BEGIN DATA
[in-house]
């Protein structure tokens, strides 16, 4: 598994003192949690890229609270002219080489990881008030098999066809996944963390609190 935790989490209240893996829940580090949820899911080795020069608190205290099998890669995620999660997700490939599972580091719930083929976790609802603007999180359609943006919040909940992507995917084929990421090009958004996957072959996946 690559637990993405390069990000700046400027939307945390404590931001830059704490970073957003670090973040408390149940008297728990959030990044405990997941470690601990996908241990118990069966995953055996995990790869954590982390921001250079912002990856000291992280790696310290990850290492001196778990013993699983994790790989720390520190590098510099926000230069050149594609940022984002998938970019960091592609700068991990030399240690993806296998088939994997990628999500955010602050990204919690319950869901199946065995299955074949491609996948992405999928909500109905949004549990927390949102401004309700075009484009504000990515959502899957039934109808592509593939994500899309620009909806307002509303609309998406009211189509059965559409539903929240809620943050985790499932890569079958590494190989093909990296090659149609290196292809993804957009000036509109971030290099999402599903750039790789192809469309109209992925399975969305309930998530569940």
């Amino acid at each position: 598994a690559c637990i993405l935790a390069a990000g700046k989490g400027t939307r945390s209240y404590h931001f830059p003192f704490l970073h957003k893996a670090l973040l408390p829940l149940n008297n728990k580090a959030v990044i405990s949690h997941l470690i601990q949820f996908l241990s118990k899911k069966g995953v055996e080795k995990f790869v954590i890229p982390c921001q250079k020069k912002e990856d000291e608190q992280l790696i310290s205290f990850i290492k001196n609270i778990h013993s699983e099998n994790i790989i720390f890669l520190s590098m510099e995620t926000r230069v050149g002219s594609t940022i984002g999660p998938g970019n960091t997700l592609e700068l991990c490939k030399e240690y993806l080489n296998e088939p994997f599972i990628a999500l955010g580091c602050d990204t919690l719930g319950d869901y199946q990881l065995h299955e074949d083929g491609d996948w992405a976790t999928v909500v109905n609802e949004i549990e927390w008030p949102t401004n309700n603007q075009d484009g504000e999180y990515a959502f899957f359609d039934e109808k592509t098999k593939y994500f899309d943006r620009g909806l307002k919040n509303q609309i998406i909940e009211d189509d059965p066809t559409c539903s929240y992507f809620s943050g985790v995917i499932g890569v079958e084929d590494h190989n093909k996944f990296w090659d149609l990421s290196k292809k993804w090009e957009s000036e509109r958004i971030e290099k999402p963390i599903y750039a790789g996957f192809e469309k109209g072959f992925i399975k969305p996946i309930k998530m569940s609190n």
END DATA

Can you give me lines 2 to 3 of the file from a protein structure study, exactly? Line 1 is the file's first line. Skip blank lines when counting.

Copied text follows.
């Protein structure tokens, strides 16, 4: 598994003192949690890229609270002219080489990881008030098999066809996944963390609190 935790989490209240893996829940580090949820899911080795020069608190205290099998890669995620999660997700490939599972580091719930083929976790609802603007999180359609943006919040909940992507995917084929990421090009958004996957072959996946 690559637990993405390069990000700046400027939307945390404590931001830059704490970073957003670090973040408390149940008297728990959030990044405990997941470690601990996908241990118990069966995953055996995990790869954590982390921001250079912002990856000291992280790696310290990850290492001196778990013993699983994790790989720390520190590098510099926000230069050149594609940022984002998938970019960091592609700068991990030399240690993806296998088939994997990628999500955010602050990204919690319950869901199946065995299955074949491609996948992405999928909500109905949004549990927390949102401004309700075009484009504000990515959502899957039934109808592509593939994500899309620009909806307002509303609309998406009211189509059965559409539903929240809620943050985790499932890569079958590494190989093909990296090659149609290196292809993804957009000036509109971030290099999402599903750039790789192809469309109209992925399975969305309930998530569940």
């Amino acid at each position: 598994a690559c637990i993405l935790a390069a990000g700046k989490g400027t939307r945390s209240y404590h931001f830059p003192f704490l970073h957003k893996a670090l973040l408390p829940l149940n008297n728990k580090a959030v990044i405990s949690h997941l470690i601990q949820f996908l241990s118990k899911k069966g995953v055996e080795k995990f790869v954590i890229p982390c921001q250079k020069k912002e990856d000291e608190q992280l790696i310290s205290f990850i290492k001196n609270i778990h013993s699983e099998n994790i790989i720390f890669l520190s590098m510099e995620t926000r230069v050149g002219s594609t940022i984002g999660p998938g970019n960091t997700l592609e700068l991990c490939k030399e240690y993806l080489n296998e088939p994997f599972i990628a999500l955010g580091c602050d990204t919690l719930g319950d869901y199946q990881l065995h299955e074949d083929g491609d996948w992405a976790t999928v909500v109905n609802e949004i549990e927390w008030p949102t401004n309700n603007q075009d484009g504000e999180y990515a959502f899957f359609d039934e109808k592509t098999k593939y994500f899309d943006r620009g909806l307002k919040n509303q609309i998406i909940e009211d189509d059965p066809t559409c539903s929240y992507f809620s943050g985790v995917i499932g890569v079958e084929d590494h190989n093909k996944f990296w090659d149609l990421s290196k292809k993804w090009e957009s000036e509109r958004i971030e290099k999402p963390i599903y750039a790789g996957f192809e469309k109209g072959f992925i399975k969305p996946i309930k998530m569940s609190n």